THIS HAPPENED! IS A NEW WEEKLY COLUMN WHEREIN WE SHED LIGHT ON FORGOTTEN MOMENTS IN POP CULTURE. BECAUSE IF WE FAIL TO LEARN FROM HISTORY, WE ARE DOOMED TO REPEAT IT.
Children are unavoidably, prototypically naive. In a nearly perfect loop of consumerism, their innocence makes them a perfect mark for marketers. But that’s okay, since being sold out is what makes their lives wondrous. One can imagine a dark, smoke-filled boardroom where cigar-chomping fat cats shake their heads, saying for the millionth time, “If only kids had their own money!” Because then, the cycle would be complete. They don’t know any better, so children can bask in the serendipity that their favourite action figures also happen to appear on their favourite television show, and vice versa.
It’s possible that that synergistic cynicism was never more pronounced than in the ‘80s and ‘90s, when basically every Saturday Morning Cartoon, all the ones that Gen-Xers look back on with fondness, and which are now being made into their own shared cinematic universe (by some very legit creatives, mind you), were essentially half-hour toy commercials, interrupted only by actual toy commercials. I know merchandizing still exists — I’ve seen those Adventure Time backpacks — but, at least now the licensed detritus comes after a show is successful. The detritus alone doesn’t justify the existence of the show.
That particular marketing strategy was straightforward, and frankly forgivable. Because who didn’t like Transformers? Less clear is how a show like ProStars ever existed. Remember ProStars? Probably not, since it only lasted about six months. Yet, it has stuck with me.
ProStars followed the crime-fighting adventures of Michael Jordan, Wayne Gretzky, and Bo Jackson. This, of course, doesn’t make any narrative sense. When would they have the time? Their respective seasons alone would create a logistical nightmare. Yet, someone conceived, pitched, sold, then created this half-hour show, confident that kids would go nuts for a cartoon, named after a cereal, that starred barely-recognizable animated avatars of three of the most famous (and famously sanitized) athletes, travelling the world in order to save kids with sports-appropriate gadgets.
One of the lessons parents realize early is how horrible some children’s programming is (we’re looking at you, Caillou). Just lazy and uninspired. That can be frustrating to parents, who are used to simple things like coherence, recognizable characters, and some shred of broad appeal in their entertainment. From a parental perspective, I imagine that ProStars wasn’t grating just because it was nonsensical — many fine cartoons delight both parents and kids by relishing in zaniness — but because it was somehow condescending in it’s lack of raison d’être.
But maybe that’s using the present to judge the past. It seems silly and insulting to throw real-life sports stars into an unreal world of action and adventure because our relationship with athletes is different now. A show like ProStars wasn’t just meant to capitalize on its subject’s popularity, but also bolster it, especially among kids, who maybe only vaguely understood real sports. And it wasn’t alone in that. Around the same time, there was a glut of Saturday Morning cartoons based on pop culture figures. The New Kids on the Block had one. MC Hammer fought bad guys with the help of talking dancing shoes (as one does). And Kid n’ Play, everyone’s second-favourite, non-threatening hip hop act (after DJ Jazzy Jeff and the Fresh Prince, of course, who instead of getting animated starred in a sitcom that ran for six seasons on NBC), and stars of the House Party movies had one, too. Given Play’s high-top fade, being animated was probably a no-brainer.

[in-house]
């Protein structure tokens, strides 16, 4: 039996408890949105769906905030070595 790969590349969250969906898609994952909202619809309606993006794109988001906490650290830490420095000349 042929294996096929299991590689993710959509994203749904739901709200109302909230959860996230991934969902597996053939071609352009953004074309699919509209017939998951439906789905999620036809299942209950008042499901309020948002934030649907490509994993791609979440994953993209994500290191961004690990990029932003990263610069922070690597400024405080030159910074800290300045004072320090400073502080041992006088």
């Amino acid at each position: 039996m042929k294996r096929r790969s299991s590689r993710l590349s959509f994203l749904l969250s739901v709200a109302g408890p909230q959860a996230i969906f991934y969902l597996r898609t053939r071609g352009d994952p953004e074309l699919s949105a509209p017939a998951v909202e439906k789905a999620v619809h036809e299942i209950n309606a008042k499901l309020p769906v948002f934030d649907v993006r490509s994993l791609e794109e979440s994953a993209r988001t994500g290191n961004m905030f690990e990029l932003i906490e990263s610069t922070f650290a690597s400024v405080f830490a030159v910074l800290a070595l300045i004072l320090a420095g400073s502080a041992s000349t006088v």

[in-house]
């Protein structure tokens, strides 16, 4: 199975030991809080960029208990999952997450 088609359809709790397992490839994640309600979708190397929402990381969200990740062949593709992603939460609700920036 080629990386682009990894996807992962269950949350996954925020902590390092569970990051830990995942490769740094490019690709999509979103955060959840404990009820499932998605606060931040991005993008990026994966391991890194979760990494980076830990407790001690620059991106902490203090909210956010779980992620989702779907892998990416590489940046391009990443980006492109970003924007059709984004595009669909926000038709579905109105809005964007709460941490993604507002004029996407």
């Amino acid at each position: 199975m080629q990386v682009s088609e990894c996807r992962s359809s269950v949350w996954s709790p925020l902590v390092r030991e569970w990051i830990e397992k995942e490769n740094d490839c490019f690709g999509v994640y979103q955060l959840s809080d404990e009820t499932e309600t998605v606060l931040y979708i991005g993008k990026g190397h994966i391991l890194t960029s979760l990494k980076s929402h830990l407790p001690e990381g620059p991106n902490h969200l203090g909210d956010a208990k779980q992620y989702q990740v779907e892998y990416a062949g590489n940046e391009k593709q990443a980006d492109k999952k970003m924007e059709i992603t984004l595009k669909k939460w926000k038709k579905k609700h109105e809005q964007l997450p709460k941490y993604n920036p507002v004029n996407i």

Imagine today’s equivalent and be filled with gratitude that, as parents, you don’t have to sit through a OneDirection cartoon, or one that follows Drake’s romantic highs and lows. And, well, Kanye is already kind of a cartoon anyway.
But, the thing is, none of these cartoons would work anymore because no one needs them. Sports stars don’t need that kind of exposure. When you could only see your favourite athletes if they happened to play for, or against, your local team, on a specific night, on one of the dozen or so channels you got, it made sense to keep the flame of fandom alive by any means necessary. But now, if a kid wants to watch Steph Curry or LeBron James, he or she can. Plus, as Nicholas Hune-Brown wrote in our last issue, thanks to social media, athletes control their own messaging. They are heroes in their own adventures on Twitter, Instagram, and Snapchat. When they talk, it’s their own voice coming out, not some actor’s (who, let’s be honest, weren’t exactly trying to nail their impressions).
What’s sadder, and which taints ProStars retroactively, is that we now know that athletes aren’t always heroes. Not even the ProStars. Michael Jordan gambled (like everyone else in the NBA at the time), Wayne Gretzky was a bit of a jerk (like everyone else at the pinnacle of their game) and Bo Jackson…truthfully, I don’t know anything about Bo Jackson, other than that he “knows” things. But, generally speaking, football isn’t terribly kid-friendly.
Mostly though, we don’t need these shows because there is no longer such a distinction between what kids and adults want in their entertainment. Everything is already aimed at kids, or might as well be. We don’t need cartoons that take pop culture figures and make them into superheroes, because every second movie is superhero flick. And, frankly, most of them (with the sad exception of anything that Zack Snyder touches) are pretty damn fun.
Luckily, they move a lot of merch, too.
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